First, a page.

The joint venture restructures and re-introduces for commercial sale a booster that flew seven times between 1995 and 2001 with five successful missions, including putting NASA's Lunar Prospector spacecraft into orbit around the moon.
Athena program manager Al Simpson said a declining market for small satellites had prompted Lockheed Martin to mothball production a decade ago.
Now, new demand for small satellite launch services coming from the Department of Defense and NASA make the Athena economically viable, with an estimated launch rate of one- to two missions per year, Simpson said.
The company plans to offer two versions of the rocket. Athena 1 will carry about 1,540 pounds (700 kg) to an orbit 100 nautical miles above Earth and Athena 2 will be able to lift more than 3,770 pounds (1,712 kg)to the same orbit.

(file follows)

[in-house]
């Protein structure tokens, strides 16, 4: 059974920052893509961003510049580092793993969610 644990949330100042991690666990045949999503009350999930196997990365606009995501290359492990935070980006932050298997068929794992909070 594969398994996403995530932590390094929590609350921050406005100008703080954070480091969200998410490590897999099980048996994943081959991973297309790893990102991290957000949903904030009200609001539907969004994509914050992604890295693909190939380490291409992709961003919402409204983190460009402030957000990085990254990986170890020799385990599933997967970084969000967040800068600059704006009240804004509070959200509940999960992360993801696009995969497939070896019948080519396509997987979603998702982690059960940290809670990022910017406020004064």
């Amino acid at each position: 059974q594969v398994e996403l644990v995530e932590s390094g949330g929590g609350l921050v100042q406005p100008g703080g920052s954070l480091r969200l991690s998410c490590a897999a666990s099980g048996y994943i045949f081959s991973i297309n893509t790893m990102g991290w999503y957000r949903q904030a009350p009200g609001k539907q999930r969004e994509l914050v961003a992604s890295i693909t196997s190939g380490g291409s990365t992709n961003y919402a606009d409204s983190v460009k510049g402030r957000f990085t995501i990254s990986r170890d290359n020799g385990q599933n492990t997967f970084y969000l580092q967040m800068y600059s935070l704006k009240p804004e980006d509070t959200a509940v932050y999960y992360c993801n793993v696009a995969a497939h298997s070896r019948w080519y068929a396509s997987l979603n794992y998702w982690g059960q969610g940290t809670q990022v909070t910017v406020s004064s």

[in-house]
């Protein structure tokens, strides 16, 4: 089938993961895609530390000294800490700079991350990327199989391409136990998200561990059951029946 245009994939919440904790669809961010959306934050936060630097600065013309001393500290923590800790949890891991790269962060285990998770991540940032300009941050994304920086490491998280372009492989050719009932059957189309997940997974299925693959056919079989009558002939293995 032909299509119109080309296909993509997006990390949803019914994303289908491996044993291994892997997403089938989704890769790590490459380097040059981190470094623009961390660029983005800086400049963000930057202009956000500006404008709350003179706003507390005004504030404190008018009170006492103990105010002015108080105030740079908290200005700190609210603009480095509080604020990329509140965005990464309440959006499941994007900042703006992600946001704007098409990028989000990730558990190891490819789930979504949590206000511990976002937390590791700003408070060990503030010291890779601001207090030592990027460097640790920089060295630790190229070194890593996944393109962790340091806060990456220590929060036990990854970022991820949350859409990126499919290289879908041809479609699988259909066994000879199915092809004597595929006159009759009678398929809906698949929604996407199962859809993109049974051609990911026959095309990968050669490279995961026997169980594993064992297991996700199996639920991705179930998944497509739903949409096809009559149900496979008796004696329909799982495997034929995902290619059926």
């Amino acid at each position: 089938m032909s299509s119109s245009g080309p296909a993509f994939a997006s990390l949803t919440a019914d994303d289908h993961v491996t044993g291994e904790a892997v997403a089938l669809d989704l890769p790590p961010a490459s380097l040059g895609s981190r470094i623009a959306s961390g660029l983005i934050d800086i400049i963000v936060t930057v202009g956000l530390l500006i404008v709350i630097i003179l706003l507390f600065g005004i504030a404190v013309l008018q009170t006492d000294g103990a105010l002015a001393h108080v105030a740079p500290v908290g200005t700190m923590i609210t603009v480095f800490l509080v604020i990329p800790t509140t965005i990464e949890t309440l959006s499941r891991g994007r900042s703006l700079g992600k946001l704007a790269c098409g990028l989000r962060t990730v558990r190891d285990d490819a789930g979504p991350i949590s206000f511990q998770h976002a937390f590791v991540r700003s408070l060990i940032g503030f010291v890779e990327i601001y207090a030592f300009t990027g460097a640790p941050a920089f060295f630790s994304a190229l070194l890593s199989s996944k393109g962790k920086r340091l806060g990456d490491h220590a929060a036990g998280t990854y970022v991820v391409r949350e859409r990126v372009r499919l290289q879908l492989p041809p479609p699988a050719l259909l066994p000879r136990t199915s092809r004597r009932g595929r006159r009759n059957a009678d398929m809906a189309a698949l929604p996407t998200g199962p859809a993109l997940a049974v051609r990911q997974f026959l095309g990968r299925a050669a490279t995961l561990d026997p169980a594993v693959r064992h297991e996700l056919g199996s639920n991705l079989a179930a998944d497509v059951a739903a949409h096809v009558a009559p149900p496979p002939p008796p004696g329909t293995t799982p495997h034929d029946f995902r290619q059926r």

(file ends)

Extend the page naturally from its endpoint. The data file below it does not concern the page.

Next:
The Athena will compete with Space Exploration Technology's Falcon 1 and several rockets sold by Orbital Sciences Corp, among others.
Athena is expected to fly from a launch complex at Cape Canaveral Air Force Station in Florida that recently was acquired by Space Florida, a state-backed economic development group. Other launch sites for Athena include Vandenberg Air Force Base in California, Wallops Island in Virgina and Alaska's Kodiak Island.